Thinking Beyond the R-Factor

Nancy Polig's house

By Nancy Werking Poling

Insulation. As a writer of fiction I’ve never felt compelled to mention it. Her bungalow, with its freshly painted green shutters and vine-enshrouded front porch, had standard fiberglass insulation with an R-factor of fifteen. But when my husband and I built a home in western North Carolina a year ago, I became more aware of the importance of insulation.

We wanted a home that was environmentally friendly, one that squanders as few of the Earth’s resources as possible. But when we studied green building, everything seemed to carry a hefty price tag. We were fortunate to meet, quite by accident, Melzer Morgan of Falcon Development of NC. Falcon has had extensive experience building Healthy Built Homes, a North Carolina green designation. Fifteen years ago Morgan was trained by Advanced Energy Partners, who teach building science: what works and what doesn’t work in different areas of construction.

Morgan is especially aware of the needs of first-time homebuyers. His question to himself is, How can I make green affordable for everyone? The key difference, he says, is not in the materials he uses, but going the extra mile in the amount of labor. This is how he approaches insulation.

Air moves. Heat seeks cooler places, trying to escape outside in the winter, inside in the summer. Everyone knows that insulation creates a barrier, but some think no further than its R-value. According to Morgan, “The R-value measures the effectiveness of insulation, if it is installed perfectly. Builders sometimes take short cuts, which subtracts from the R-value.”

Where insulation is placed and how it’s situated in relation to other materials, like metals or wood, are part of the formula too.

In our new home Falcon used standard fiberglass insulation, the kind that is free of formaldehyde, with an R-factor of 15. What made its installation green, though, was the close attention the builder paid to sealing the envelope; that is, eliminating places where air can seep through. In the framing of most houses there are energy-wasting voids, spaces through which cold or hot air can pass. Falcon uses framing techniques that allow them to get back in the nooks and crannies. They apply caulk and blow in foam insulation where cracks or other openings might allow the passage of air. Above windows they put in headers, 10-inch blocks of wood, sandwiching half an inch of foam blueboard to prevent thermal-bridging. Thermal-bridging occurs when cold-conductive matter, such as metal, transfers the cold to other materials.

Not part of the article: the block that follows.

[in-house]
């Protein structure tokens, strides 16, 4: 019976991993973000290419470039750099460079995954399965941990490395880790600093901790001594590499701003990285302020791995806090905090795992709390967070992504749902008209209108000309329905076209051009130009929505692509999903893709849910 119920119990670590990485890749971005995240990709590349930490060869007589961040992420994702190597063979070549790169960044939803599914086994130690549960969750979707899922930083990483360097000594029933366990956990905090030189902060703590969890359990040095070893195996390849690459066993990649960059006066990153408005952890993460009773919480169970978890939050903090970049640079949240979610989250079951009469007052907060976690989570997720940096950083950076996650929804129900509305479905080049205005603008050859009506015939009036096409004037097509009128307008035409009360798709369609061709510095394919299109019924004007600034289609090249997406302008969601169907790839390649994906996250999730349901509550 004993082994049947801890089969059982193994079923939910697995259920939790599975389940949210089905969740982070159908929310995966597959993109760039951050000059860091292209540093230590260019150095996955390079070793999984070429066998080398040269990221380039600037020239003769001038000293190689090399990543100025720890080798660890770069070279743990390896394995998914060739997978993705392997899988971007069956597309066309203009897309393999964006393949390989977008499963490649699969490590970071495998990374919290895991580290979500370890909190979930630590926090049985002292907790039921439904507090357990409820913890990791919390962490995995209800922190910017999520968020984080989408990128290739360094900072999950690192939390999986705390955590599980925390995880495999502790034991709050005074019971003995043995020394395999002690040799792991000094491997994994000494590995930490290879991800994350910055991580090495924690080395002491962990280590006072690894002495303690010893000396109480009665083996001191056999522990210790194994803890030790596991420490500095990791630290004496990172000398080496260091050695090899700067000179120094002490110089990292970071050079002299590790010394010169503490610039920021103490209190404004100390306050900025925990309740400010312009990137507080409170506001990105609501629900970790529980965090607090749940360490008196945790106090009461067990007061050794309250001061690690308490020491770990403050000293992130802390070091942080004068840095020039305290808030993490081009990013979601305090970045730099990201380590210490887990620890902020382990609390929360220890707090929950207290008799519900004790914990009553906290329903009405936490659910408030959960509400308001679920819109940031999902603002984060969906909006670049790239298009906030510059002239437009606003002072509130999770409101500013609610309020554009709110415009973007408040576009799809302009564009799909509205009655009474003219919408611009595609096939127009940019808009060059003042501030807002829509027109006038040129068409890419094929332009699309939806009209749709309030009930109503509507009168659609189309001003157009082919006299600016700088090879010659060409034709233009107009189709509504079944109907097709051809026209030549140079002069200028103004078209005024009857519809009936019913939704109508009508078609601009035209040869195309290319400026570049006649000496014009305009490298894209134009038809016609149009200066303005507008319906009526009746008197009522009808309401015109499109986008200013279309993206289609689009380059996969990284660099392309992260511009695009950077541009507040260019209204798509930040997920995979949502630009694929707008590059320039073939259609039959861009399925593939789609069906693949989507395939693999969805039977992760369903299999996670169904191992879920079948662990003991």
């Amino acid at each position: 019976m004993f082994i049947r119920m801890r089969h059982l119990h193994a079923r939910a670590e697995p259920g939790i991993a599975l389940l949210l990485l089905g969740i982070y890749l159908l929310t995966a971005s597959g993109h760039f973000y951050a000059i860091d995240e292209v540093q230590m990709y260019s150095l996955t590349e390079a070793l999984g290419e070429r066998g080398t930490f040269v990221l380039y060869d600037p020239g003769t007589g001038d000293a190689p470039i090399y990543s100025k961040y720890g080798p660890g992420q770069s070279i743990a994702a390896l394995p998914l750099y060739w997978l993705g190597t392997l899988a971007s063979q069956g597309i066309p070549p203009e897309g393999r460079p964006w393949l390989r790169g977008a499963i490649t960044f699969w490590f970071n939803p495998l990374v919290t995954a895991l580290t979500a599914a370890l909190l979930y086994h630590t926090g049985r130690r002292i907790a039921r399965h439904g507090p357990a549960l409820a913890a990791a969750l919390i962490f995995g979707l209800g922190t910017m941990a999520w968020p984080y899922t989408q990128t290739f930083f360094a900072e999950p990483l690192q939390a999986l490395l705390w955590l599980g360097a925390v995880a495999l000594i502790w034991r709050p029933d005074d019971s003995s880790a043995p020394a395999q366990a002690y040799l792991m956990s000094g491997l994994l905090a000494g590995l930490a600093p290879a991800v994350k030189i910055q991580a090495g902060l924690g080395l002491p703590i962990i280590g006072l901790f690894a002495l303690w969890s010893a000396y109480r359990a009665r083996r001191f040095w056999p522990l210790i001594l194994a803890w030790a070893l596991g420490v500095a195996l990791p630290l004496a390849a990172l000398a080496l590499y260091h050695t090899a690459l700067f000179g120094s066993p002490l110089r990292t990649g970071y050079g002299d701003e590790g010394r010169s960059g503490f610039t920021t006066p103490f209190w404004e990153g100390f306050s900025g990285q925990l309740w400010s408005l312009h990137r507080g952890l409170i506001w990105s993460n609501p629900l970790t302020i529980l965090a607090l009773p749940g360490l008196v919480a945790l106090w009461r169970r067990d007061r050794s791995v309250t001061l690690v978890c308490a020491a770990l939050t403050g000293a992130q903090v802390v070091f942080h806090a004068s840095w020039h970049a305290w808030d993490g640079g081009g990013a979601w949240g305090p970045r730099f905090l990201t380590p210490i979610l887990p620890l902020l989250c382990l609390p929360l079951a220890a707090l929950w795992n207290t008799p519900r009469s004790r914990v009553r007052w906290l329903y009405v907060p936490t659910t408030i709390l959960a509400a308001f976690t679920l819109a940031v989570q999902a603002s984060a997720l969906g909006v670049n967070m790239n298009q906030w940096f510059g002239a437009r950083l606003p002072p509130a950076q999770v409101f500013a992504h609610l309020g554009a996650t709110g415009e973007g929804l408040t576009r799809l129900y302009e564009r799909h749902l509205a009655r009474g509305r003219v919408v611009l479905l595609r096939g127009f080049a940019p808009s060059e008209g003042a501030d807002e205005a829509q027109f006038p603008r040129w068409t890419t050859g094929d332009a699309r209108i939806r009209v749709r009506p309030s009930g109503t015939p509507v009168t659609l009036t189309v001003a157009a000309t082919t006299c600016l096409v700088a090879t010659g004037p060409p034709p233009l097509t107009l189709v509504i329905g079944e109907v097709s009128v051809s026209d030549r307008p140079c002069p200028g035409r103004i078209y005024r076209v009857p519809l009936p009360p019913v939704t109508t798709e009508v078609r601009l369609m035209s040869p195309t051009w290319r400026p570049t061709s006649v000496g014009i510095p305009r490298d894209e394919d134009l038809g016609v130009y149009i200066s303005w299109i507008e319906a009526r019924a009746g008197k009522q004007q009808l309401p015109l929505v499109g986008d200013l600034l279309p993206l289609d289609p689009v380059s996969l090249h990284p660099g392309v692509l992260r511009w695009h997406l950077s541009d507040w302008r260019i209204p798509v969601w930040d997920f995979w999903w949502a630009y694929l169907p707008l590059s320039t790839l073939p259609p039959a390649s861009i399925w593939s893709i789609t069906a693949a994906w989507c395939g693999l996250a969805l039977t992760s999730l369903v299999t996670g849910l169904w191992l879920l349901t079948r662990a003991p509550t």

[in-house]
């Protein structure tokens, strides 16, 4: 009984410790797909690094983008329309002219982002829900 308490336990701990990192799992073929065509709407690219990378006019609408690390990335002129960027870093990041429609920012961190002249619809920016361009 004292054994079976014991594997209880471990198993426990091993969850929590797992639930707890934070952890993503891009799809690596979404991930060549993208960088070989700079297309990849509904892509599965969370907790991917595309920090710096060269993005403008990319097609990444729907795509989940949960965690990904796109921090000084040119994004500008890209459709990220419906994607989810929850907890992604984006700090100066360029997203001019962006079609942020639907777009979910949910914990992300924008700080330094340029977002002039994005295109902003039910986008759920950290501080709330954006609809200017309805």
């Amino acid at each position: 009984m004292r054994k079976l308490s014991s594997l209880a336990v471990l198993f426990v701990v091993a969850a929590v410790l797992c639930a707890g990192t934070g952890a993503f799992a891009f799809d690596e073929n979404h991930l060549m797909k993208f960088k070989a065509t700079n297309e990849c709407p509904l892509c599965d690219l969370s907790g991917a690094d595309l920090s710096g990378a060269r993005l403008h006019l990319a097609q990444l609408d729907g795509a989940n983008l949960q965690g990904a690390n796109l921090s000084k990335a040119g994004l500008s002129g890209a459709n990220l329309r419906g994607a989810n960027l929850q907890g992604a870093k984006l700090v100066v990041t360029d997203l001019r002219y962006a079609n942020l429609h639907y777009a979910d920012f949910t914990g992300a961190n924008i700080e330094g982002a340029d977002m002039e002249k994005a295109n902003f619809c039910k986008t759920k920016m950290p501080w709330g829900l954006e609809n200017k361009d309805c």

Nancy Polig's insulationOnce the insulation is installed, Falcon calls in a third party to inspect. The inspectors may say, “This needs to be smoother, this crack needs to be filled in.”

So, while friends comment on how attractive our new home is, what counts most isn’t visible. Yet we see evidence of it all of the time. On hot days we open the house up in the evening, close the windows in the morning. The air conditioner doesn’t cut on until three or four o’clock in the afternoon. During this past winter, one of the coldest on record in our area, our combined gas and electric bills didn’t go over $200 dollars a month—this to heat a 2000-square-foot home.

So when it comes to insulation, there are no exciting details for a fiction writer to mention: no sparkling eyes, hair of silk, beguiling smile. Yet quietly and stoically insulation does its job of blocking the invading outside air and protecting the environment. In the frigid temperatures of January we can tell it’s there. In the heat of August we feel its presence. It’s the silent hero of my story.

Okay, so I’m getting a little melodramatic.